Another Indy 500 slips by, but Jones’ comeback near
Winning the Indianapolis 500 means everything to Davy Jones, but not enough to rush a comeback from a life-threatening crash 16 months ago.
The Glenbrook auto racer, who finished second in the 1996 Indy 500, has decided to wait until later in the year or early 1999 to resume life in the fast lane.
“I wanted to make my first race back the Indy 500 this year, but I didn’t have the opportunity to do it right. I feel (car) testing is a critical part of my rehabilitation that I still need to complete,” said the 33-year-old Jones. “Physically, I’m fine, and I don’t really have a problem getting back in a car and starting testing. But until you get back on the horse and start riding again, you don’t know mentally how it’s going to affect you.
“I’ve always been able to put things behind me and start riding again, though.”
Fortunately for Jones he doesn’t remember any details of his horrific crash in Florida where his Galles race car slammed into a Walt Disney World Speedway wall at 160-plus mph during a practice session Jan. 23, 1997 in Orlando, Fla. The impact nearly broke his neck, leaving him with torn neck ligaments and nerve damage.
“I’m fortunate that what I remember is all positive. I remember everything right up to that practice session,” he said. “I remember being quicker than everybody else, so I guess I went out on a good note.
“The impact was about 107 Gs, so my head tried to leave me. The nerves take forever to rejuvenate, so that’s why it’s been so long.”
For three and a half months following the accident, Jones wore a halo to ensure no neck movement and proper healing of the damaged ligaments. After the halo was removed Jones underwent months of rehabilitation in Houston. Jones returned to the Lake Tahoe area last October and has played in this winter wonderland as he usually does – snowmobiling and skiing.
“I’ve really come back a long ways. Certainly there were times when I was going through the rehabilitation process that I thought I wasn’t going to be fit enough to get back to what I do best, but the body is an amazing machine. It heels quickly and tremendously,” said Jones, who feels he’s 90 percent physically recovered from the crash. “Like any pro athlete you have to have the right confidence level and support around you. If you have that, then mentally you are strong and you can override a lot of things.”
Because Jones was immobile for a long stretch, Galles Racing released the veteran racer from their contract and found a replacement. Since then, Galles has sold the team to Bob Nienhouse, who hired Davey Hamilton as his driver.
Jones doesn’t expect to be unemployed for long, though.
“There is a lot of interest to bring me back into a racer car,” Jones said. “I do have a good image in the sport and I have a good name. I work very well with the sponsors and have a lot of experience and know-how to bring to a team.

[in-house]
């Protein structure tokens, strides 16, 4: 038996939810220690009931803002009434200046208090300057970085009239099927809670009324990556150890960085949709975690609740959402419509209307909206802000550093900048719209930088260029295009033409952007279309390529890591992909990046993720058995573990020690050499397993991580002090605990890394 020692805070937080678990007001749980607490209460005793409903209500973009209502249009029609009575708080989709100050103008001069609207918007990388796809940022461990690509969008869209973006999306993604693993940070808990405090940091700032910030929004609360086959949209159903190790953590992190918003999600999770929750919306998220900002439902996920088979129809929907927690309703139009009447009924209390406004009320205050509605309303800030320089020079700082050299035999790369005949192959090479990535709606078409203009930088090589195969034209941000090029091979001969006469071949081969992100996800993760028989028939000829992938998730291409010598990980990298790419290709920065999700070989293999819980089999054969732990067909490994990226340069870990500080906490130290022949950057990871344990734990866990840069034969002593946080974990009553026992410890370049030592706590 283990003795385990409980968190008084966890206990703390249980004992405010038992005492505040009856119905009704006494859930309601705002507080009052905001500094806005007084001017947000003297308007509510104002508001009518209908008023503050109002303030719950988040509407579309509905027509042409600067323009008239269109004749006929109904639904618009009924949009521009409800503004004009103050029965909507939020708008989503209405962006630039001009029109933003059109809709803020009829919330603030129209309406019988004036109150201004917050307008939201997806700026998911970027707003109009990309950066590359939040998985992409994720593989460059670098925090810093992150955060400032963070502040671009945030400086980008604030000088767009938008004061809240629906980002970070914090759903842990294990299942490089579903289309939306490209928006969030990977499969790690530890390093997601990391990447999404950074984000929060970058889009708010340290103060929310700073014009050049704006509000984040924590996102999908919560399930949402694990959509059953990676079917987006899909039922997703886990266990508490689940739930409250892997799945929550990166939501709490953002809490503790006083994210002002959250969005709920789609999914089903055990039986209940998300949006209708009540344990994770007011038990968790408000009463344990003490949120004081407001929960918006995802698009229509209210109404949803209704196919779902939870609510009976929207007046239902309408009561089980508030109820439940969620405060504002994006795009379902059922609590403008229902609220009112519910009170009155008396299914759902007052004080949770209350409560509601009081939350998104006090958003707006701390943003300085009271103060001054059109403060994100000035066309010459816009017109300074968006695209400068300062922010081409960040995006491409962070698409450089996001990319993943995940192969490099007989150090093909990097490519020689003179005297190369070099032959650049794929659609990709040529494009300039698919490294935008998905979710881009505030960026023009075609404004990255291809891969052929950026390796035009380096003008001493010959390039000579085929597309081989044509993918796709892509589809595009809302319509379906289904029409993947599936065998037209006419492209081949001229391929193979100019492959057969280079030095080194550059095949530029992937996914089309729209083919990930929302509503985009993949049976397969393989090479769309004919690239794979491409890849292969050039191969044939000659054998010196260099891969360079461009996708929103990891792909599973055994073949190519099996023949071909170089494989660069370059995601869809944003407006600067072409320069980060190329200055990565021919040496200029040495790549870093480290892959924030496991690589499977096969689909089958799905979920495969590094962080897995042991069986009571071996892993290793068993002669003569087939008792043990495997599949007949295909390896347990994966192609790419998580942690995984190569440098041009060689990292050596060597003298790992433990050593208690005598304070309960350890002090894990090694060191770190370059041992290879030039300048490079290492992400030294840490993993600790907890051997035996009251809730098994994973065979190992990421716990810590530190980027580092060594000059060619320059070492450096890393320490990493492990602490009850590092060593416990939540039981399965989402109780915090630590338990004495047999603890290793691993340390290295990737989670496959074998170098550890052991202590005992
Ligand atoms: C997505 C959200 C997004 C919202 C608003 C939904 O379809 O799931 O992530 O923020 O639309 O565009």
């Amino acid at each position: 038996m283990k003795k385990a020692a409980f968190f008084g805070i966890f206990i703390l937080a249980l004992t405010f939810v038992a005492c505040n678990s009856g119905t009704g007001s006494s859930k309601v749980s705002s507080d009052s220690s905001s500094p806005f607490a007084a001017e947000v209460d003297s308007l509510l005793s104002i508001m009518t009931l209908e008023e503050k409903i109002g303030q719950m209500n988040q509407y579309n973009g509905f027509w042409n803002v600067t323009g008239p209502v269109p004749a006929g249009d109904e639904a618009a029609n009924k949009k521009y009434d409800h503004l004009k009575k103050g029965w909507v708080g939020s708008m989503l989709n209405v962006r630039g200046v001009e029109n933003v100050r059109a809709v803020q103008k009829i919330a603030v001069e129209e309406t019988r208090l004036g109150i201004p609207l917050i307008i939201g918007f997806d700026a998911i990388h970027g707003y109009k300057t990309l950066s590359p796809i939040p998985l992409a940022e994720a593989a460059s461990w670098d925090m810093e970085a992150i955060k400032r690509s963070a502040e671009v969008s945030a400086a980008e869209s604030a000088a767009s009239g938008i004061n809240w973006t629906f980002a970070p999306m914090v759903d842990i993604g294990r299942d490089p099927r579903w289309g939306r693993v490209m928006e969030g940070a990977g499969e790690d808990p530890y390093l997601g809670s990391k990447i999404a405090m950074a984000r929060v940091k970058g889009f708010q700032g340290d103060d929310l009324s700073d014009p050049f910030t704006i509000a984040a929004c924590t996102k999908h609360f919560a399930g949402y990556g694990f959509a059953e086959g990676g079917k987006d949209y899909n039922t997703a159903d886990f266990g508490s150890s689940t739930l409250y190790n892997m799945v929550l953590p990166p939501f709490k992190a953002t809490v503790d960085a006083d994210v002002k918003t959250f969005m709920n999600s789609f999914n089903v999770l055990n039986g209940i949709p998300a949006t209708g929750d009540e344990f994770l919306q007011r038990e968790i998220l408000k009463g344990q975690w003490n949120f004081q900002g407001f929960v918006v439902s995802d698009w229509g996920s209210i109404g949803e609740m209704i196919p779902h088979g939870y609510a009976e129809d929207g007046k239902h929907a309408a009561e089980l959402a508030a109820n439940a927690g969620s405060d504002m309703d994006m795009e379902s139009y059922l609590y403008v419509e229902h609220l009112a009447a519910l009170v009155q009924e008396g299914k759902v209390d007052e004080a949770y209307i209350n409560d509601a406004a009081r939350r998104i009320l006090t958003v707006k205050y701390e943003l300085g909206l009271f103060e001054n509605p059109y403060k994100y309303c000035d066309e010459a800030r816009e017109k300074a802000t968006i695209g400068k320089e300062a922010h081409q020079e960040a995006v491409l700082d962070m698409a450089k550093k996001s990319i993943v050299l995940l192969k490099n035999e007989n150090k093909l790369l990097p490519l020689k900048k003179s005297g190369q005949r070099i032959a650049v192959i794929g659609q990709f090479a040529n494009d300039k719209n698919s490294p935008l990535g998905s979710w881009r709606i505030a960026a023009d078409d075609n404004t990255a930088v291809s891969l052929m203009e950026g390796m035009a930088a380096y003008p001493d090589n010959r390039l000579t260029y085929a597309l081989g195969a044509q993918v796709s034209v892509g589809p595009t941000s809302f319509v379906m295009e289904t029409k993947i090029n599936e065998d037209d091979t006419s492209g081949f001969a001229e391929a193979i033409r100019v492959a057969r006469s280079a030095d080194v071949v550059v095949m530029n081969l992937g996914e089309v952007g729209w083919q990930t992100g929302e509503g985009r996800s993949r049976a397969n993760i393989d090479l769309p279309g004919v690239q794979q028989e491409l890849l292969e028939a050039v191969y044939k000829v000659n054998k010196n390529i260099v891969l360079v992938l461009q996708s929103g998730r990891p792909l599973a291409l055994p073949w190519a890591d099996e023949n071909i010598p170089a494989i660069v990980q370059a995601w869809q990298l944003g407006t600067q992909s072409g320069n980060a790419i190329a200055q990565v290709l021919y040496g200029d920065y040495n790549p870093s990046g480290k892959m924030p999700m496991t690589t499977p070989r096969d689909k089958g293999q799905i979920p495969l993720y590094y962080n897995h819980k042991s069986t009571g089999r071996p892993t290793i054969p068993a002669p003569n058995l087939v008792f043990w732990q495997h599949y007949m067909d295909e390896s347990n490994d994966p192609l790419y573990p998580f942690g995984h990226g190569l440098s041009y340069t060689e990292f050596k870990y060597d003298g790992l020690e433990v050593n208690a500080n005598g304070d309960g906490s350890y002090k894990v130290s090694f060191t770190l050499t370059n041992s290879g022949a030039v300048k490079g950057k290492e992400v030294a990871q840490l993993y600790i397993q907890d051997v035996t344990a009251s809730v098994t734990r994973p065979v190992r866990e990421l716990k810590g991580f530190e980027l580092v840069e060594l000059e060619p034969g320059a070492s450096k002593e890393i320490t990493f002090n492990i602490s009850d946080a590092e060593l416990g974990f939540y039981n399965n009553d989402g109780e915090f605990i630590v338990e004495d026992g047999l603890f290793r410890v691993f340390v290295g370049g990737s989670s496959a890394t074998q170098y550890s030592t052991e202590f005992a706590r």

“When I get back into competition I have to have the right package, the right surrounding to be competitive.”
In the meantime, Jones has been regaining his competitive edge by racing go-karts and snowmobiles.
Friend Cliff Hansen, who raced against Bobby Rahal and Danny Sullivan in the early 80s, and his sons Cory and Hobbie introduced Jones to go-kart racing in Reno. Jones has come within a second and a half of the track record, but has decided not to race against other go-kart enthusiasts.
“It brought back memories of when I started racing. I haven’t done anything competitive in it, but that’s not what I’m in it for. It’s helped me in my driving skills and getting my endurance back,” Jones said. “I feel like I’m learning quite a bit, and that’s all part of getting back to the level I was once was at.”
Ultimately, Jones envisions returning to the level of racing he enjoyed prior to the crash. He came within a whisker of winning his first Indy 500 eight months before his awful crash.
“Obviously, that race is the race I want to win. I feel I could come back and win that race, not only once, but two or three times would be acceptable to me,” Jones said. “Without any seat time in a race car, I’m better off for now not competing. There’s a lot to do between now and when I get back to racing at a competitive level.”
Last week, Jones made an emotional return to the Old Brickyard, and he learned right away that the fans miss him.
“The fans are always asking the same questions: ‘When are you coming back? You should be back already, shouldn’t you?,” Jones said. “But I’m not ready yet; the timing isn’t right.”
Jones also found the sponsors and Indy Racing League very supportive.
“When you get back around that kind of racing atmosphere it really gets your adrenaline going. You feel like a Superman or something. When it comes to reality, however, you can’t jump right back in the car and pick it up again. You have to go through steps you have to,” Jones said.
Besides the racing fans, CART driver Al Unser Jr. has been Jones’ biggest supporter throughout his down time.
“He’s given me more encouragement than any other driver to getting me back to what I do best,” Jones said.
Even though the sport almost took his life, Jones lives to race another day.
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